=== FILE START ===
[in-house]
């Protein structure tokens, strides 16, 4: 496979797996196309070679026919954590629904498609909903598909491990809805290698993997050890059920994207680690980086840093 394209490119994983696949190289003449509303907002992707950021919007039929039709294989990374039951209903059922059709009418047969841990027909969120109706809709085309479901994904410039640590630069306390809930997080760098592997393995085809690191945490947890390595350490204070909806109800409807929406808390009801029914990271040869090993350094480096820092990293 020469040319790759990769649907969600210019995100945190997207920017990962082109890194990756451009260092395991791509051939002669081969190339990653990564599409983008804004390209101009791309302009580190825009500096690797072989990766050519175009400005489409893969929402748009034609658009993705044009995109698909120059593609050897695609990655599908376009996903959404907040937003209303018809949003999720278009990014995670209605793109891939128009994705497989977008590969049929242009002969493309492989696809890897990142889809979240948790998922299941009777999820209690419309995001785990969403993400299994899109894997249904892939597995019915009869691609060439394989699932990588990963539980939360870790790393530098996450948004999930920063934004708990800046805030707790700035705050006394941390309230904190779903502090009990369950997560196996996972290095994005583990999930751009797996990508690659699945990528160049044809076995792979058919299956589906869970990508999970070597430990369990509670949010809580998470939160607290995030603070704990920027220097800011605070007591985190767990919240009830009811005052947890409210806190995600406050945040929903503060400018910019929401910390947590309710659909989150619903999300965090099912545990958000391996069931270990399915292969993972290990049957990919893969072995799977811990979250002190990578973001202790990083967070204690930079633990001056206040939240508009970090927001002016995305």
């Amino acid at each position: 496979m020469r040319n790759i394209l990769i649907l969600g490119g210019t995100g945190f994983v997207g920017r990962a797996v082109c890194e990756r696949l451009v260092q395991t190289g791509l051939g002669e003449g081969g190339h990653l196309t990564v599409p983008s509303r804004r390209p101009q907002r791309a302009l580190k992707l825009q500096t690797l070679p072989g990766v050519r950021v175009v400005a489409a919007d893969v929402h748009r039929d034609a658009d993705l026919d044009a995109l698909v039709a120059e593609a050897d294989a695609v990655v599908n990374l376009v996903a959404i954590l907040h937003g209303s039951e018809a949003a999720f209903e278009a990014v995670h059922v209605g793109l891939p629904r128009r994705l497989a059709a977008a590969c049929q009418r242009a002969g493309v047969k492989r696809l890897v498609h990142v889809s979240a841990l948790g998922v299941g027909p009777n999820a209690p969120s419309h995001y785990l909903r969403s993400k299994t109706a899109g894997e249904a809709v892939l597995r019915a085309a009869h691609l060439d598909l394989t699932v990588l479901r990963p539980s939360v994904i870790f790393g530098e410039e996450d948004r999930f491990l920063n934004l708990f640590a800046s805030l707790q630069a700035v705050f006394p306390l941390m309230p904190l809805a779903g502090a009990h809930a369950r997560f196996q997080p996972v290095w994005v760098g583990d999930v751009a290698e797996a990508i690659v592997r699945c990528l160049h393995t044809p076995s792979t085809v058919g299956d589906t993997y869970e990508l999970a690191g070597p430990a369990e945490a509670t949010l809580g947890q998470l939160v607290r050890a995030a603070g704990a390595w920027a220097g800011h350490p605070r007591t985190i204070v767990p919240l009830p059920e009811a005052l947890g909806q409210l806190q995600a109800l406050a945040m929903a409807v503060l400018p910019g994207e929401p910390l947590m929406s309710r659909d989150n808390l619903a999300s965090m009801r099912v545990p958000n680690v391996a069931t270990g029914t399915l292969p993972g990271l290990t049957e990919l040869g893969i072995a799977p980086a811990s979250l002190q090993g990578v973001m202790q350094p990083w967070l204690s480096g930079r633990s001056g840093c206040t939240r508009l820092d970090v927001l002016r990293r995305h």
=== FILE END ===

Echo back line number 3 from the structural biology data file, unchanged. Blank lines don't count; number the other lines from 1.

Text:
């Amino acid at each position: 496979m020469r040319n790759i394209l990769i649907l969600g490119g210019t995100g945190f994983v997207g920017r990962a797996v082109c890194e990756r696949l451009v260092q395991t190289g791509l051939g002669e003449g081969g190339h990653l196309t990564v599409p983008s509303r804004r390209p101009q907002r791309a302009l580190k992707l825009q500096t690797l070679p072989g990766v050519r950021v175009v400005a489409a919007d893969v929402h748009r039929d034609a658009d993705l026919d044009a995109l698909v039709a120059e593609a050897d294989a695609v990655v599908n990374l376009v996903a959404i954590l907040h937003g209303s039951e018809a949003a999720f209903e278009a990014v995670h059922v209605g793109l891939p629904r128009r994705l497989a059709a977008a590969c049929q009418r242009a002969g493309v047969k492989r696809l890897v498609h990142v889809s979240a841990l948790g998922v299941g027909p009777n999820a209690p969120s419309h995001y785990l909903r969403s993400k299994t109706a899109g894997e249904a809709v892939l597995r019915a085309a009869h691609l060439d598909l394989t699932v990588l479901r990963p539980s939360v994904i870790f790393g530098e410039e996450d948004r999930f491990l920063n934004l708990f640590a800046s805030l707790q630069a700035v705050f006394p306390l941390m309230p904190l809805a779903g502090a009990h809930a369950r997560f196996q997080p996972v290095w994005v760098g583990d999930v751009a290698e797996a990508i690659v592997r699945c990528l160049h393995t044809p076995s792979t085809v058919g299956d589906t993997y869970e990508l999970a690191g070597p430990a369990e945490a509670t949010l809580g947890q998470l939160v607290r050890a995030a603070g704990a390595w920027a220097g800011h350490p605070r007591t985190i204070v767990p919240l009830p059920e009811a005052l947890g909806q409210l806190q995600a109800l406050a945040m929903a409807v503060l400018p910019g994207e929401p910390l947590m929406s309710r659909d989150n808390l619903a999300s965090m009801r099912v545990p958000n680690v391996a069931t270990g029914t399915l292969p993972g990271l290990t049957e990919l040869g893969i072995a799977p980086a811990s979250l002190q090993g990578v973001m202790q350094p990083w967070l204690s480096g930079r633990s001056g840093c206040t939240r508009l820092d970090v927001l002016r990293r995305h």